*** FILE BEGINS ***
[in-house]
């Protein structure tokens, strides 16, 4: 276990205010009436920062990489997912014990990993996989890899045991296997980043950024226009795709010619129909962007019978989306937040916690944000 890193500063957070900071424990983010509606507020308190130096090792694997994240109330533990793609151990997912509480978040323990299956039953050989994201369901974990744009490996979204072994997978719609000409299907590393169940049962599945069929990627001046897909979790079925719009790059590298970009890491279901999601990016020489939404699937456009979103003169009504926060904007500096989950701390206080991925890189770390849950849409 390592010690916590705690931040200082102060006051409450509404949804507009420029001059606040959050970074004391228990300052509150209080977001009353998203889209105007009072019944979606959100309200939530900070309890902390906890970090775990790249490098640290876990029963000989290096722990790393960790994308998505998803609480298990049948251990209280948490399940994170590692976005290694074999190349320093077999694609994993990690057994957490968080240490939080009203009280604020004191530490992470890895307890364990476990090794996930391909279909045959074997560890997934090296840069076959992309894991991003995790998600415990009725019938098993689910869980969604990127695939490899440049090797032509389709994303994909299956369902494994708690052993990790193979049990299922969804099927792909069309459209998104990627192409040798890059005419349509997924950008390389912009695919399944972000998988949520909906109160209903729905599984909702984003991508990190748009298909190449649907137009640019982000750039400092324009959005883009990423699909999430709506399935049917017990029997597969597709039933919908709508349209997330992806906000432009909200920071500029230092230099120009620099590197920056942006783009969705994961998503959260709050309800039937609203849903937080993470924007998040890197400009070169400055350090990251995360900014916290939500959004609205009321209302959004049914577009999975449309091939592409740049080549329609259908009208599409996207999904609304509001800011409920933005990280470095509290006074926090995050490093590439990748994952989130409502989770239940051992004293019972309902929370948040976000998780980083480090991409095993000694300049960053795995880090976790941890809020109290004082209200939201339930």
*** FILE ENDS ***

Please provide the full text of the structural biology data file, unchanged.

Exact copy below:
[in-house]
């Protein structure tokens, strides 16, 4: 276990205010009436920062990489997912014990990993996989890899045991296997980043950024226009795709010619129909962007019978989306937040916690944000 890193500063957070900071424990983010509606507020308190130096090792694997994240109330533990793609151990997912509480978040323990299956039953050989994201369901974990744009490996979204072994997978719609000409299907590393169940049962599945069929990627001046897909979790079925719009790059590298970009890491279901999601990016020489939404699937456009979103003169009504926060904007500096989950701390206080991925890189770390849950849409 390592010690916590705690931040200082102060006051409450509404949804507009420029001059606040959050970074004391228990300052509150209080977001009353998203889209105007009072019944979606959100309200939530900070309890902390906890970090775990790249490098640290876990029963000989290096722990790393960790994308998505998803609480298990049948251990209280948490399940994170590692976005290694074999190349320093077999694609994993990690057994957490968080240490939080009203009280604020004191530490992470890895307890364990476990090794996930391909279909045959074997560890997934090296840069076959992309894991991003995790998600415990009725019938098993689910869980969604990127695939490899440049090797032509389709994303994909299956369902494994708690052993990790193979049990299922969804099927792909069309459209998104990627192409040798890059005419349509997924950008390389912009695919399944972000998988949520909906109160209903729905599984909702984003991508990190748009298909190449649907137009640019982000750039400092324009959005883009990423699909999430709506399935049917017990029997597969597709039933919908709508349209997330992806906000432009909200920071500029230092230099120009620099590197920056942006783009969705994961998503959260709050309800039937609203849903937080993470924007998040890197400009070169400055350090990251995360900014916290939500959004609205009321209302959004049914577009999975449309091939592409740049080549329609259908009208599409996207999904609304509001800011409920933005990280470095509290006074926090995050490093590439990748994952989130409502989770239940051992004293019972309902929370948040976000998780980083480090991409095993000694300049960053795995880090976790941890809020109290004082209200939201339930």